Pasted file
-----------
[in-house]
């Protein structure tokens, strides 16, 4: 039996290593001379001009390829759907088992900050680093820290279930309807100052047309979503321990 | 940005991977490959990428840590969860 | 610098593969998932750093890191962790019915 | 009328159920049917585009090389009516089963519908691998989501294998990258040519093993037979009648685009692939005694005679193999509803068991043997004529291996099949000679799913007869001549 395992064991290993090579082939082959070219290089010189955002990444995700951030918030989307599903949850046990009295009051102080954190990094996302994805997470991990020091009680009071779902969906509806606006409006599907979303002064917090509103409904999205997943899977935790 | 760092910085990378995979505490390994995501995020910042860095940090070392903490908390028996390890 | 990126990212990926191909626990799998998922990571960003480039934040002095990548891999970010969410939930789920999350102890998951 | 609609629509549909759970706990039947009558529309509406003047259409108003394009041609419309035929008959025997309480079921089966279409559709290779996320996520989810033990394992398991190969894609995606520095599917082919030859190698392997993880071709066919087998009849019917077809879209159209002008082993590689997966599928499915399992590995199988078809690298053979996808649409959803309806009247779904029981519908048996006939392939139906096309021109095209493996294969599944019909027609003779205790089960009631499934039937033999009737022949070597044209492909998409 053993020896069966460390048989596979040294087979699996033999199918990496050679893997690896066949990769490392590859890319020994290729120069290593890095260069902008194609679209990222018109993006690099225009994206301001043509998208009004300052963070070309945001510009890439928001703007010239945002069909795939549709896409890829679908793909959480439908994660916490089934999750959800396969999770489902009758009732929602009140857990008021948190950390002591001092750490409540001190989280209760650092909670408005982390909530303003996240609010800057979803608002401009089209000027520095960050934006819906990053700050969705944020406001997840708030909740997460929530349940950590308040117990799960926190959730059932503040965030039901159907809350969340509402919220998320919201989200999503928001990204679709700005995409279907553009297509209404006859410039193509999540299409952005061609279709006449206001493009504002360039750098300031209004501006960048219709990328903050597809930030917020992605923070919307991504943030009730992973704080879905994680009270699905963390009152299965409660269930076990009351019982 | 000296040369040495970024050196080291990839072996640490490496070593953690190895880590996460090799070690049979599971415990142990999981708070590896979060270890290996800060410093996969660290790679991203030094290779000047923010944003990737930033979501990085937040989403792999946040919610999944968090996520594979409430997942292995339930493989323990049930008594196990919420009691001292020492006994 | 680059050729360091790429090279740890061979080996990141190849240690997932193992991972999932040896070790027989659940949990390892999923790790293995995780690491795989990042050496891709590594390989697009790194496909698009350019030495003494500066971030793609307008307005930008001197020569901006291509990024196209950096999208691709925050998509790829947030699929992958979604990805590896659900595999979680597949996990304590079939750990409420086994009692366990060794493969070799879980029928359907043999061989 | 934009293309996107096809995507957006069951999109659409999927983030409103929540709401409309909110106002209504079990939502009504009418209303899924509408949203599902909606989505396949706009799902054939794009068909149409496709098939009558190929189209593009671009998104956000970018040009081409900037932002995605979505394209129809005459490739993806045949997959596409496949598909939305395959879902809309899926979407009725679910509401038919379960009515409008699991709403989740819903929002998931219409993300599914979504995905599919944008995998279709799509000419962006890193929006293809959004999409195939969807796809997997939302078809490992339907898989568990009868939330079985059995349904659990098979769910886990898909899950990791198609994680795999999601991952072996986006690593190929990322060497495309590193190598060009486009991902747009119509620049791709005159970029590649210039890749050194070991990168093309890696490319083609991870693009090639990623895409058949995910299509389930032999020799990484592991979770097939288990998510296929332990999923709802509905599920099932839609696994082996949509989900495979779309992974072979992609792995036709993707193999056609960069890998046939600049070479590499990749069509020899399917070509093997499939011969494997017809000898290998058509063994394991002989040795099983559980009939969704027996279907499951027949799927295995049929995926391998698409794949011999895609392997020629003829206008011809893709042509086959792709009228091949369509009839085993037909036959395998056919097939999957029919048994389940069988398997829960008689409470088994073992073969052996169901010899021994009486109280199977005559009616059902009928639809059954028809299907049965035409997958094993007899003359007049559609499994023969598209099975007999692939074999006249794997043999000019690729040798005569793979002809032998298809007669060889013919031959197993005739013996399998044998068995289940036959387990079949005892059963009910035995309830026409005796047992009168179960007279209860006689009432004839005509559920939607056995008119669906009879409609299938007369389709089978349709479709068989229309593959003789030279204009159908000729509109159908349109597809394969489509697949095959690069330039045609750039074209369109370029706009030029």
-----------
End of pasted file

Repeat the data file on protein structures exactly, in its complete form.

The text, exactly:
[in-house]
């Protein structure tokens, strides 16, 4: 039996290593001379001009390829759907088992900050680093820290279930309807100052047309979503321990 | 940005991977490959990428840590969860 | 610098593969998932750093890191962790019915 | 009328159920049917585009090389009516089963519908691998989501294998990258040519093993037979009648685009692939005694005679193999509803068991043997004529291996099949000679799913007869001549 395992064991290993090579082939082959070219290089010189955002990444995700951030918030989307599903949850046990009295009051102080954190990094996302994805997470991990020091009680009071779902969906509806606006409006599907979303002064917090509103409904999205997943899977935790 | 760092910085990378995979505490390994995501995020910042860095940090070392903490908390028996390890 | 990126990212990926191909626990799998998922990571960003480039934040002095990548891999970010969410939930789920999350102890998951 | 609609629509549909759970706990039947009558529309509406003047259409108003394009041609419309035929008959025997309480079921089966279409559709290779996320996520989810033990394992398991190969894609995606520095599917082919030859190698392997993880071709066919087998009849019917077809879209159209002008082993590689997966599928499915399992590995199988078809690298053979996808649409959803309806009247779904029981519908048996006939392939139906096309021109095209493996294969599944019909027609003779205790089960009631499934039937033999009737022949070597044209492909998409 053993020896069966460390048989596979040294087979699996033999199918990496050679893997690896066949990769490392590859890319020994290729120069290593890095260069902008194609679209990222018109993006690099225009994206301001043509998208009004300052963070070309945001510009890439928001703007010239945002069909795939549709896409890829679908793909959480439908994660916490089934999750959800396969999770489902009758009732929602009140857990008021948190950390002591001092750490409540001190989280209760650092909670408005982390909530303003996240609010800057979803608002401009089209000027520095960050934006819906990053700050969705944020406001997840708030909740997460929530349940950590308040117990799960926190959730059932503040965030039901159907809350969340509402919220998320919201989200999503928001990204679709700005995409279907553009297509209404006859410039193509999540299409952005061609279709006449206001493009504002360039750098300031209004501006960048219709990328903050597809930030917020992605923070919307991504943030009730992973704080879905994680009270699905963390009152299965409660269930076990009351019982 | 000296040369040495970024050196080291990839072996640490490496070593953690190895880590996460090799070690049979599971415990142990999981708070590896979060270890290996800060410093996969660290790679991203030094290779000047923010944003990737930033979501990085937040989403792999946040919610999944968090996520594979409430997942292995339930493989323990049930008594196990919420009691001292020492006994 | 680059050729360091790429090279740890061979080996990141190849240690997932193992991972999932040896070790027989659940949990390892999923790790293995995780690491795989990042050496891709590594390989697009790194496909698009350019030495003494500066971030793609307008307005930008001197020569901006291509990024196209950096999208691709925050998509790829947030699929992958979604990805590896659900595999979680597949996990304590079939750990409420086994009692366990060794493969070799879980029928359907043999061989 | 934009293309996107096809995507957006069951999109659409999927983030409103929540709401409309909110106002209504079990939502009504009418209303899924509408949203599902909606989505396949706009799902054939794009068909149409496709098939009558190929189209593009671009998104956000970018040009081409900037932002995605979505394209129809005459490739993806045949997959596409496949598909939305395959879902809309899926979407009725679910509401038919379960009515409008699991709403989740819903929002998931219409993300599914979504995905599919944008995998279709799509000419962006890193929006293809959004999409195939969807796809997997939302078809490992339907898989568990009868939330079985059995349904659990098979769910886990898909899950990791198609994680795999999601991952072996986006690593190929990322060497495309590193190598060009486009991902747009119509620049791709005159970029590649210039890749050194070991990168093309890696490319083609991870693009090639990623895409058949995910299509389930032999020799990484592991979770097939288990998510296929332990999923709802509905599920099932839609696994082996949509989900495979779309992974072979992609792995036709993707193999056609960069890998046939600049070479590499990749069509020899399917070509093997499939011969494997017809000898290998058509063994394991002989040795099983559980009939969704027996279907499951027949799927295995049929995926391998698409794949011999895609392997020629003829206008011809893709042509086959792709009228091949369509009839085993037909036959395998056919097939999957029919048994389940069988398997829960008689409470088994073992073969052996169901010899021994009486109280199977005559009616059902009928639809059954028809299907049965035409997958094993007899003359007049559609499994023969598209099975007999692939074999006249794997043999000019690729040798005569793979002809032998298809007669060889013919031959197993005739013996399998044998068995289940036959387990079949005892059963009910035995309830026409005796047992009168179960007279209860006689009432004839005509559920939607056995008119669906009879409609299938007369389709089978349709479709068989229309593959003789030279204009159908000729509109159908349109597809394969489509697949095959690069330039045609750039074209369109370029706009030029």